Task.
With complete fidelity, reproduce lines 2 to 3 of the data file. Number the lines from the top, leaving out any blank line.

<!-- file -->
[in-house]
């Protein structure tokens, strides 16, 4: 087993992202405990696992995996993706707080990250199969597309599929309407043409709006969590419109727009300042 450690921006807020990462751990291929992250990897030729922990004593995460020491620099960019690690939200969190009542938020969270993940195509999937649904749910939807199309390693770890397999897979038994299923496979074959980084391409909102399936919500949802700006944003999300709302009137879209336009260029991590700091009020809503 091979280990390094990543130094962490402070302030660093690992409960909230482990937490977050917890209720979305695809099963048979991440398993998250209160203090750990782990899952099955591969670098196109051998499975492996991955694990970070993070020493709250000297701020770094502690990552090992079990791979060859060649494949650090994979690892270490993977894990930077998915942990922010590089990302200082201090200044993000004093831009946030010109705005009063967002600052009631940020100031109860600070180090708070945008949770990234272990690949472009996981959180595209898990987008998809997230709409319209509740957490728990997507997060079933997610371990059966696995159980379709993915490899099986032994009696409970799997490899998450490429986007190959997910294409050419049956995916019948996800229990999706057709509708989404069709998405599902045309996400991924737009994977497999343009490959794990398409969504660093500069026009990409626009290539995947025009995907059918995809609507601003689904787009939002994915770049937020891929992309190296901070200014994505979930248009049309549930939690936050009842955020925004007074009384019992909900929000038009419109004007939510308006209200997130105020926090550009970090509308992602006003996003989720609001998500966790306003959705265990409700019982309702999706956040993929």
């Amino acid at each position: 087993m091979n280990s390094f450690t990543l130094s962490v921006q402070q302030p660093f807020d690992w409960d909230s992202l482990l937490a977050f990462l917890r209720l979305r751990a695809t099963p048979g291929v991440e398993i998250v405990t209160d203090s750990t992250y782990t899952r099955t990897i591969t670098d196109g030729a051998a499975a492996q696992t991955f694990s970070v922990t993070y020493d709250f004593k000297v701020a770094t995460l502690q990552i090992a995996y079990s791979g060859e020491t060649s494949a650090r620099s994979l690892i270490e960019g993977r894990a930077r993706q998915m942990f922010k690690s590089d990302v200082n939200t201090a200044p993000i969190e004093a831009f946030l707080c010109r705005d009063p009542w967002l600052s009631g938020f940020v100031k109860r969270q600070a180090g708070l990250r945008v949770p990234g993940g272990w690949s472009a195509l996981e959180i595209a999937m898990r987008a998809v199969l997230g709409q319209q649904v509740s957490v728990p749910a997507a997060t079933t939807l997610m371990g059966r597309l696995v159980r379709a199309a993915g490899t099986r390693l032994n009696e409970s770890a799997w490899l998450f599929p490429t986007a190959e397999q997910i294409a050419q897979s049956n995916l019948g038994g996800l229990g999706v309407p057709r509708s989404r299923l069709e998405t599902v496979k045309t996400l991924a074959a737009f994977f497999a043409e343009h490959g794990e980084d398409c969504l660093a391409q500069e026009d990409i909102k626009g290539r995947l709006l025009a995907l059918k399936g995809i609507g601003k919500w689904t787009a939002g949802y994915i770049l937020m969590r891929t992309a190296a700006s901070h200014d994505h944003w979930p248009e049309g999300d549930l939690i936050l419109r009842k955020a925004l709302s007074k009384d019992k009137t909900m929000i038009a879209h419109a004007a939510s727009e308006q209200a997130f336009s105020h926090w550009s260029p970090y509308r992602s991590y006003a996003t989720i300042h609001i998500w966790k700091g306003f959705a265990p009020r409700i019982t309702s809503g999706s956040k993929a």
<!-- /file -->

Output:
């Protein structure tokens, strides 16, 4: 087993992202405990696992995996993706707080990250199969597309599929309407043409709006969590419109727009300042 450690921006807020990462751990291929992250990897030729922990004593995460020491620099960019690690939200969190009542938020969270993940195509999937649904749910939807199309390693770890397999897979038994299923496979074959980084391409909102399936919500949802700006944003999300709302009137879209336009260029991590700091009020809503 091979280990390094990543130094962490402070302030660093690992409960909230482990937490977050917890209720979305695809099963048979991440398993998250209160203090750990782990899952099955591969670098196109051998499975492996991955694990970070993070020493709250000297701020770094502690990552090992079990791979060859060649494949650090994979690892270490993977894990930077998915942990922010590089990302200082201090200044993000004093831009946030010109705005009063967002600052009631940020100031109860600070180090708070945008949770990234272990690949472009996981959180595209898990987008998809997230709409319209509740957490728990997507997060079933997610371990059966696995159980379709993915490899099986032994009696409970799997490899998450490429986007190959997910294409050419049956995916019948996800229990999706057709509708989404069709998405599902045309996400991924737009994977497999343009490959794990398409969504660093500069026009990409626009290539995947025009995907059918995809609507601003689904787009939002994915770049937020891929992309190296901070200014994505979930248009049309549930939690936050009842955020925004007074009384019992909900929000038009419109004007939510308006209200997130105020926090550009970090509308992602006003996003989720609001998500966790306003959705265990409700019982309702999706956040993929």
């Amino acid at each position: 087993m091979n280990s390094f450690t990543l130094s962490v921006q402070q302030p660093f807020d690992w409960d909230s992202l482990l937490a977050f990462l917890r209720l979305r751990a695809t099963p048979g291929v991440e398993i998250v405990t209160d203090s750990t992250y782990t899952r099955t990897i591969t670098d196109g030729a051998a499975a492996q696992t991955f694990s970070v922990t993070y020493d709250f004593k000297v701020a770094t995460l502690q990552i090992a995996y079990s791979g060859e020491t060649s494949a650090r620099s994979l690892i270490e960019g993977r894990a930077r993706q998915m942990f922010k690690s590089d990302v200082n939200t201090a200044p993000i969190e004093a831009f946030l707080c010109r705005d009063p009542w967002l600052s009631g938020f940020v100031k109860r969270q600070a180090g708070l990250r945008v949770p990234g993940g272990w690949s472009a195509l996981e959180i595209a999937m898990r987008a998809v199969l997230g709409q319209q649904v509740s957490v728990p749910a997507a997060t079933t939807l997610m371990g059966r597309l696995v159980r379709a199309a993915g490899t099986r390693l032994n009696e409970s770890a799997w490899l998450f599929p490429t986007a190959e397999q997910i294409a050419q897979s049956n995916l019948g038994g996800l229990g999706v309407p057709r509708s989404r299923l069709e998405t599902v496979k045309t996400l991924a074959a737009f994977f497999a043409e343009h490959g794990e980084d398409c969504l660093a391409q500069e026009d990409i909102k626009g290539r995947l709006l025009a995907l059918k399936g995809i609507g601003k919500w689904t787009a939002g949802y994915i770049l937020m969590r891929t992309a190296a700006s901070h200014d994505h944003w979930p248009e049309g999300d549930l939690i936050l419109r009842k955020a925004l709302s007074k009384d019992k009137t909900m929000i038009a879209h419109a004007a939510s727009e308006q209200a997130f336009s105020h926090w550009s260029p970090y509308r992602s991590y006003a996003t989720i300042h609001i998500w966790k700091g306003f959705a265990p009020r409700i019982t309702s809503g999706s956040k993929a």